Before July 1, 2006, changes in custody upon relocation were governed by section 31-17-2-23, which became effective in 1985 and was the first provision specifically addressing relocation-based modifications.3 This section required a custodial parent to provide the noncustodial parent with a notice of intent to move if the custodial parent intended to move to a residence not specified in the custody order that was either outside Indiana or at least 100 miles from the custodial parent's county of residence. Either party could then request the court to review and modify the custody order, “if appropriate.” In determining whether to modify a custody order, the trial court was required to consider the distance involved in the proposed change of residence and the hardship and expense involved for the noncustodial parent to exercise parenting time rights. Under this original relocation section, “[a] custodial parent's relocation, alone, [would] not support a modification of custody; rather, it is the effect of the move upon the child that renders a relocation substantial or inconsequential-i.e., against or in line with the child's best interests-when determining whether to change custody.” Green v. Green, 843 N.E.2d 23, 27 (Ind.Ct.App.2006) (citing Lamb v. Wenning, 600 N.E.2d 96, 99 (Ind.1992)). As Lamb pointed out, a relocation may or may not involve a substantial change affecting the child's best interests, depending on the child's age, interrelationship with others, and degree of engagement in social, educational, and recreational opportunities. 600 N.E.2d at 99.
On July 1, 2006, shortly before the hearing in this case, an entire new chapter 2.2 governing relocation in child custody cases was added to the “Custody and Visitation Rights” article of the Family Law title in the Indiana Code.4 I.C. §§ 31-17-2.2-1 to -6 (West Supp.2007). The new chapter uses a set of defined terms. “Relocation” is “a change in the primary residence of an individual for a period of at least sixty (60) days,” and no longer requires a move of 100 miles or out of state. Id. § 31-9-2-107.7. A “relocating individual” is someone who “has or is seeking: (1) custody of a child; or (2) parenting time with a child; and intends to move the individual's principal residence.” Id. § 31-9-2-107.5. A “nonrelocating parent” is someone “who has, or is seeking: (1) custody of the child; or (2) parenting time with the child; and does not intend to move the individual's principal residence.” Id. § 31-9-2-84.7. Upon motion of either parent, the court must hold a hearing to review and modify custody “if appropriate.” 5 Id. § 31-17-2.2-1(b). In determining whether to modify a custody order, the court is directed to consider several additional factors that are set out in section 31-17-2.2-1(b) and are specific to relocation.6 In general, the court must consider the financial impact of relocation on the affected parties and the motivation for the relocation in addition to the effects on the child, parents, and others identified in Section 8 as relevant to every change of custody.
The new relocation chapter raises the question of when it is “appropriate” for the trial court to modify a custody order in the relocation setting. The Court of Appeals concluded that the general change of custody provision found in Section 21 applies both to general custody modifications and to relocation-driven modifications, with the relocation chapter providing “additional guidance.” Baxendale, 866 N.E.2d at 337. We agree with the Court of Appeals that relocation does not require modification of a custody order.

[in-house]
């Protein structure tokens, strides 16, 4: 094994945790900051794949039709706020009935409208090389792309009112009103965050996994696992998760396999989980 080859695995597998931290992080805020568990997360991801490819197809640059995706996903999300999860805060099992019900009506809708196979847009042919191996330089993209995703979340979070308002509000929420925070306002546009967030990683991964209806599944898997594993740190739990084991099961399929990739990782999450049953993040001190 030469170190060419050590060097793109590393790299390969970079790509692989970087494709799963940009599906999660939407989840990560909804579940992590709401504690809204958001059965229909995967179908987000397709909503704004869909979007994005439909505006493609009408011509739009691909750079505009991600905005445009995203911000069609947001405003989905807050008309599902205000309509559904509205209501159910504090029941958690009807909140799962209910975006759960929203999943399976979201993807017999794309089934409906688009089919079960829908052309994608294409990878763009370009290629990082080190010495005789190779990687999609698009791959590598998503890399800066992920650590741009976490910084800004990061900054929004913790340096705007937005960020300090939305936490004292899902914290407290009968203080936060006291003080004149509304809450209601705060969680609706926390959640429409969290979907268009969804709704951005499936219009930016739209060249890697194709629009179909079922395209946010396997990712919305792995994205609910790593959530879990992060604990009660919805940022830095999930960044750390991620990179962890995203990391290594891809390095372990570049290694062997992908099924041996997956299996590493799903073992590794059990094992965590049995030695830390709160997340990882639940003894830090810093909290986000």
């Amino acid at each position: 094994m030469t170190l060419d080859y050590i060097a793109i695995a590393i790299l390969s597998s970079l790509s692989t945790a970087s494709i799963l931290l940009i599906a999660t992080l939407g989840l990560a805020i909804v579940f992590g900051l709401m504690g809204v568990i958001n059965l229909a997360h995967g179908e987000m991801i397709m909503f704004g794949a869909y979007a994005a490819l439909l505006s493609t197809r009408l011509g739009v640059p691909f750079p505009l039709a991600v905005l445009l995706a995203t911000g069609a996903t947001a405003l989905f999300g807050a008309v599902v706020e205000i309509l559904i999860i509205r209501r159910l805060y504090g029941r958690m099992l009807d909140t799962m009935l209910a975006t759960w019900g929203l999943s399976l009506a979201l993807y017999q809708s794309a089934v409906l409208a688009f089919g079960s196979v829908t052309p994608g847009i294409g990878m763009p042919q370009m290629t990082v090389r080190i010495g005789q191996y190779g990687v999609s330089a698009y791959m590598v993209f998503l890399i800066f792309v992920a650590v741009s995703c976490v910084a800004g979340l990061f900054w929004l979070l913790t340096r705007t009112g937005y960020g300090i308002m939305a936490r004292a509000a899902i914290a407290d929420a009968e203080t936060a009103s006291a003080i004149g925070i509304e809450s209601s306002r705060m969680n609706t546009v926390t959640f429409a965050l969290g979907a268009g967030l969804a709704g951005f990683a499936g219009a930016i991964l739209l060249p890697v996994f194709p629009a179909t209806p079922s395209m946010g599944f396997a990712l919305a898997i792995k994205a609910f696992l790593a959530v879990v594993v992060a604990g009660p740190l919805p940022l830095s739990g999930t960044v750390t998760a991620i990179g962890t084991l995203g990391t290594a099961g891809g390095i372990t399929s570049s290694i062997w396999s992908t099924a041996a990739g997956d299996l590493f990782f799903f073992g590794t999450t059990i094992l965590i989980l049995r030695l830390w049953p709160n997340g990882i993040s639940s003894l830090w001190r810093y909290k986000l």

For several reasons, we do not agree with the Court of Appeals that Section 21 requires that a change in one of the original Section 8 factors be found before a change may be ordered after a relocation. First, chapter 2.2 is a self-contained chapter and does not by its terms refer to the general change of custody provisions. Second, the relocation chapter introduces some new factors that are now required to be balanced, but also expressly requires consideration of “other the factors affecting the best interest of the child.” I.C. § 31-17-2.2-1(b)(6). The general custody determination required under Section 8 is to find “the best interests of the child” by examining the factors listed in that section. As a result, chapter 2.2 incorporates all of the Section 8 considerations, but adds some new ones. Because consideration of the new factors might at least theoretically change this balance, the current statutory framework does not necessarily require a substantial change in one of the original Section 8 factors. Finally, section 31-17-2.2-2(b) of the relocation chapter expressly permits the court to consider a proposed relocation of a child “as a factor in determining whether to modify a custody order.” Because section 31-17-2.2-1(b) already contains a list of relocation-oriented factors for the court to consider in making its custody determination, section 31-17-2.2-2(b) seems to authorize a court to entertain a custody modification in the event of a significant proposed relocation without regard to any change in the Section 8 factors. In most cases the need for a change in a Section 8 factor is likely to be academic because a move across the street is unlikely to trigger opposition, and a move of any distance will likely alter one of the Section 8 factors. For example, Section 8 requires evaluation of the effect of relocation on the interaction between the child and other individuals and the community. It is hard to imagine a relocation of any distance where there is no effect on the “interaction” of parents, etc. with the child or the child's adjustment to home, school, and community.